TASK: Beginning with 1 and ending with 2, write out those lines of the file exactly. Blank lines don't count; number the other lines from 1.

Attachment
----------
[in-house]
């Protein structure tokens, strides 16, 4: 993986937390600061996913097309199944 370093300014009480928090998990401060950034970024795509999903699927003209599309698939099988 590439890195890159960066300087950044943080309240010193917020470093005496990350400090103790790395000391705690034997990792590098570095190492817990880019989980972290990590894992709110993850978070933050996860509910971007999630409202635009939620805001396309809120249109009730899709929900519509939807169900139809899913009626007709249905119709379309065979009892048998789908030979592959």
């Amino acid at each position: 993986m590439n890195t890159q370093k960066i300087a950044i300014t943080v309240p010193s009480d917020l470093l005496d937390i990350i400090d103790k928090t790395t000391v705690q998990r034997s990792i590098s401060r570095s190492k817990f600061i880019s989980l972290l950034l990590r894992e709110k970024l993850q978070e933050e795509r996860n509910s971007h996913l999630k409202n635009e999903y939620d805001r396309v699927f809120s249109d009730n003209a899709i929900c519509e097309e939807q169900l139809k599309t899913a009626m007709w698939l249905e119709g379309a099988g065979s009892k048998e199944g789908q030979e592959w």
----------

[in-house]
């Protein structure tokens, strides 16, 4: 993986937390600061996913097309199944 370093300014009480928090998990401060950034970024795509999903699927003209599309698939099988 590439890195890159960066300087950044943080309240010193917020470093005496990350400090103790790395000391705690034997990792590098570095190492817990880019989980972290990590894992709110993850978070933050996860509910971007999630409202635009939620805001396309809120249109009730899709929900519509939807169900139809899913009626007709249905119709379309065979009892048998789908030979592959």